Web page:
1971: 30 Songs Released in 1971 You Must Hear





My rules:

  • Only one song per artist/group
  • The song must be released that specific year
  • Songs from live albums not allowed
  • Restricted to only 20 songs

Heaps of wonderful music was released in 1971, here are my 30 chosen songs.

    • Wild Horses – The Rolling Stones

      A song by The Rolling Stones from their 1971 album Sticky Fingers, written by Mick Jagger and Keith Richards. Rolling Stone ranked it at No. 334 in its “500 Greatest Songs of All Time” list in 2004.

      Childhood living is easy to do
      The things you wanted I bought them for you
      Graceless lady you know who I am
      You know I can’t let you slide through my hands




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August 20: Happy 69th Birthday Robert Plant

Robert-Plant

It’s sort of a feeling of power onstage. It’s really the ability to make people smile, or just to turn them one way or another for that duration of time, and for it to have some effect later on. I don’t really think it’s power… it’s the goodness.
~Robert Plant

My vocal style I haven’t tried to copy from anyone. It just developed until it became the girlish whine it is today.
~Robert Plant

Whole Lotta Love – live 1970:

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1969: 20 Songs Released in 1969 You Must Hear





My rules:

  • Only one song per artist/group
  • The song must be released that specific year
  • Songs from live albums not allowed
  • Restricted to only 20 songs

1969 was another great year in music, here are my 20 chosen songs (and those who came close).

  • Gimme Shelter – The Rolling Stones

    One of the greatest rock songs from any artist, “Gimme Shelter” is a glowering, snarling beast of a recording. It tiptoes in on one of music’s most recognizable chord-based riffs, ghostly “oooh’s,” and percussion ratcheting up the tension. When the full band enters—sinister low piano notes, fuzzy harmonica, organ chimes—it grabs you by the lapels and shakes you, begging you for shelter from an ominous storm.
    -Bill Janovitz (Rocks Off: 50 Tracks That Tell the Story of the Rolling Stones)

    It first appeared as the opening track on the band’s 1969 album Let It Bleed.  Greil Marcus, writing in Rolling Stone magazine at the time of its release, said of it, “The Stones have never done anything better.”

    The recording features Richards playing in his new open tuning on electric guitar. The recording also features vocals by Merry Clayton, recorded at a last-minute late-night recording session during the mixing phase, arranged by her friend and record producer Jack Nitzsche. Lisa Fischer was later recruited to perform the song during their concerts.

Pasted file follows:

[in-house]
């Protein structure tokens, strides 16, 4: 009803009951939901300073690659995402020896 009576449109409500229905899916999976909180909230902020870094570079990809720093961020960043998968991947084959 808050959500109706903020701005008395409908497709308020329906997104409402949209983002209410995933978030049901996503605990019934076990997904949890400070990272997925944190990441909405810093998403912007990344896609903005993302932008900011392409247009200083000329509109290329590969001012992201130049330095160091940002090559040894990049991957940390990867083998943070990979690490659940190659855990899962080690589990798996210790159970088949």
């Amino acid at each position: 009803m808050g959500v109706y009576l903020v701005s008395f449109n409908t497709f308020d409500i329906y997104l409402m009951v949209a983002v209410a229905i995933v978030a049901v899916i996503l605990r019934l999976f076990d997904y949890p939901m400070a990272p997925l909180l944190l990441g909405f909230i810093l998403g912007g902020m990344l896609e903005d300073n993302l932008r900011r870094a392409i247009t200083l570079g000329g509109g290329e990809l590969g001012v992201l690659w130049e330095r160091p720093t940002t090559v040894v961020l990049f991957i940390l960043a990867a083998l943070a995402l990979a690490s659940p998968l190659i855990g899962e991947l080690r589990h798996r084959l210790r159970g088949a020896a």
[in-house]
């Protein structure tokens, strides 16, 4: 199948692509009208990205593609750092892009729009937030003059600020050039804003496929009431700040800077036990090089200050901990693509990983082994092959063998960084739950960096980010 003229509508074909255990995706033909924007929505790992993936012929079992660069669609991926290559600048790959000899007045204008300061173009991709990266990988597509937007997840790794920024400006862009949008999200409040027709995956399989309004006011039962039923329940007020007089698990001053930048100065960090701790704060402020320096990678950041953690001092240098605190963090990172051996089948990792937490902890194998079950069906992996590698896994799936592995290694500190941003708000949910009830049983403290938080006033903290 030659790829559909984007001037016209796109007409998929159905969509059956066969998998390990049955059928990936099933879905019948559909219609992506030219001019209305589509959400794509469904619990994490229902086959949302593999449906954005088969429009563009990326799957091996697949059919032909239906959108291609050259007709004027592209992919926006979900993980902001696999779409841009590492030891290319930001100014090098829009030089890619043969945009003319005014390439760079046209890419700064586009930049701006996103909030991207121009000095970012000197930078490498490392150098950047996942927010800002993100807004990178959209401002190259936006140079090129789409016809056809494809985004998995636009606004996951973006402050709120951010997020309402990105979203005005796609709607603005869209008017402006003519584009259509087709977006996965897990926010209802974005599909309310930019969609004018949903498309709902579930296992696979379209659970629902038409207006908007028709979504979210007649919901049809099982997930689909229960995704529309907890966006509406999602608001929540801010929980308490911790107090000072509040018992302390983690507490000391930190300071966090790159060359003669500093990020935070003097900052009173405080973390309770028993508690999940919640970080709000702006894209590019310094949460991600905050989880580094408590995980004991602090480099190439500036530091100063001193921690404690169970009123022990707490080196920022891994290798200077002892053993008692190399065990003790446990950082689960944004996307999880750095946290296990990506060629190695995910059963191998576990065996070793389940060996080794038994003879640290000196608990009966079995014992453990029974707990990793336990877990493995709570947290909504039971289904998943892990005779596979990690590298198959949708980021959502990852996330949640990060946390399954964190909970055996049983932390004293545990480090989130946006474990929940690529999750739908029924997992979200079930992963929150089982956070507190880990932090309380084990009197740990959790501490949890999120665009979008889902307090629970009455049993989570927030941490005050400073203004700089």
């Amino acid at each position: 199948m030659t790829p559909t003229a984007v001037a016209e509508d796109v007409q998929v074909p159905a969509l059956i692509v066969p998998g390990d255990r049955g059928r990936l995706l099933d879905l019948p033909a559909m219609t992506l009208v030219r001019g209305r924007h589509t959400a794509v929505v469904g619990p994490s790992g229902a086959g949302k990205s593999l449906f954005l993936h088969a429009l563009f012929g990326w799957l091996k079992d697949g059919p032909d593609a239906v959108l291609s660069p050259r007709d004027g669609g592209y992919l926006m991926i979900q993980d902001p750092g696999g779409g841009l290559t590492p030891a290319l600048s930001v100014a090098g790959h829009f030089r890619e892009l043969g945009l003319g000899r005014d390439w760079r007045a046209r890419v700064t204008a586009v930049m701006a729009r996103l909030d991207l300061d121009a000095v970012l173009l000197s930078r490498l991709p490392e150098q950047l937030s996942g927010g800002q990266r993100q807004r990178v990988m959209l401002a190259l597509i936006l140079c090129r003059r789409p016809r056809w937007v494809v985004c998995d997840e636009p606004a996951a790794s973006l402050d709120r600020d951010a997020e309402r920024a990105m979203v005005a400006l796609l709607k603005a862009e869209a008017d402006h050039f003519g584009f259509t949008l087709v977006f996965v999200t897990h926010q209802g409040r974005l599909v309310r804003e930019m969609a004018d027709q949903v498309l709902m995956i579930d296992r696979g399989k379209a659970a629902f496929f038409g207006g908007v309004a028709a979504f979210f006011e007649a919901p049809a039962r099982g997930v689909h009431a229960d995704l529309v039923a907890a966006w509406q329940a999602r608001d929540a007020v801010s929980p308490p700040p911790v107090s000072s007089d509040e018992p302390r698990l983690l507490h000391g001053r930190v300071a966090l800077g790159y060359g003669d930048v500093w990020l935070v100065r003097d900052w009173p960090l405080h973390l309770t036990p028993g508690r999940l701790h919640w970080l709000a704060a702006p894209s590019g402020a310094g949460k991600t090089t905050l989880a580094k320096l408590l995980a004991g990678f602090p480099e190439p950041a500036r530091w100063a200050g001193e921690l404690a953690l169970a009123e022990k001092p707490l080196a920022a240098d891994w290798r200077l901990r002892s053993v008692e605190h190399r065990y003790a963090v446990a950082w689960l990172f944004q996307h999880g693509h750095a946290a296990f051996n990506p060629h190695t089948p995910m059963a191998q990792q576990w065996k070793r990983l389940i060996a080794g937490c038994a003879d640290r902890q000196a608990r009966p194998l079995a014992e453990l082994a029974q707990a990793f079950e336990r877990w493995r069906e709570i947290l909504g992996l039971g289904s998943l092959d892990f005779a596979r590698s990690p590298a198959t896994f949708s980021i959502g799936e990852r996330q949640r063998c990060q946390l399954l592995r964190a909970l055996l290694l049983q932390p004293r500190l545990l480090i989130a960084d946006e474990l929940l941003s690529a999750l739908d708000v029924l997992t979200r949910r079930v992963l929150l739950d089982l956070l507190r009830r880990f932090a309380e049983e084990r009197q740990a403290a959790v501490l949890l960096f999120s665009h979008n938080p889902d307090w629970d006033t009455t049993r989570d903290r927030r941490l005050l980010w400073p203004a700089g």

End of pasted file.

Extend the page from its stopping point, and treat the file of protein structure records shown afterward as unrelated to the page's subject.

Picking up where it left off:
Oh, a storm is threat’ning
    My very life today
    If I don’t get some shelter
    Oh yeah, I’m gonna fade away




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1973: 20 songs released in 1973 you must hear




The Year 1973 summary

  • Great Britain, Ireland, and Denmark enter European Economic Community (Jan. 1)
  • A ceasefire is signed, ending involvement of American ground troops in the Vietnam War. (Jan. 28)
  • US bombing of Cambodia ends, marking official halt to 12 years of combat activity in Southeast Asia (Aug. 15)
  • Fourth and largest Arab-Israeli conflict begins when Egyptian and Syrian forces attack Israel as Jews mark Yom Kippur, holiest day in their calendar (Oct. 6). Egypt and Israel sign US-sponsored cease-fire accord (Nov. 11). Background: Arab-Israeli Wars
  • Organization of Petroleum Exporting Countries (OPEC) hikes oil prices tremendously in retaliation for Western countries’ involvement in Yom Kippur War.
  • US Supreme Court rules on Roe v. Wade.
    ——
  • Movies: The Harder They Come, American Graffiti, The Exorcist, The Sting, Last Tango in Paris
  • Deaths: W.H. Auden, Pearl S. Buck, Betty Grable, Pablo Picasso & Lyndon Baines Johnson

Rules:

  • Only one song per artist/group
  • The song must be released that specific year
  • Songs from live albums not allowed (that’s another & more complicated list)
  • Max 20 songs

Please feel free to publish your own favorite songs from 1972 in the comments section…
AND lists like this are supposed to be fun! Don’t take it too seriously.

Here we go…

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March 28: Led Zeppelin Houses of the Holy was released in 1973

“The Rain Song” is one of Zep’s finest moments, featuring a soaring string arrangement and a gentle, aching melody. “The Ocean” is just as good, starting with a heavy, funky guitar groove before slamming into an a cappella section and ending with a swinging, doo wop-flavored rave-up. With the exception of the rampaging opening number, “The Song Remains the Same,” the rest of Houses of the Holy is fairly straightforward, ranging from the foreboding “No Quarter” and the strutting hard rock of “Dancing Days” to the epic folk/metal fusion “Over the Hills and Far Away.” Throughout the record, the band’s playing is excellent, making the eclecticism of Page and Robert Plant’s songwriting sound coherent and natural.”
– Thomas Erlewine (allmusic)

#1 – The Song Remains The Same (Guitar Overdub Reference Mix) [Deluxe Edition 2014]

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Classic concert: Led Zeppelin live Denmark 1969 (full TV performance) plus bonus clip

Here’s a short but sweet film of what Led Zeppelin looked and sounded like in the first year of the band’s history. This was mid March, 1969. Their debut album, Led Zeppelin, had been out in USA for three months.

Led Zeppelin was on a tour of the UK and Scandinavia when they visited TV-Byen studios in Gladsaxe, Denmark, to play four songs from the new album:

0:11 Communication Breakdown
2:58 Dazed and Confused
12:13 Babe I’m Gonna Leave You
19:01 How Many More Times
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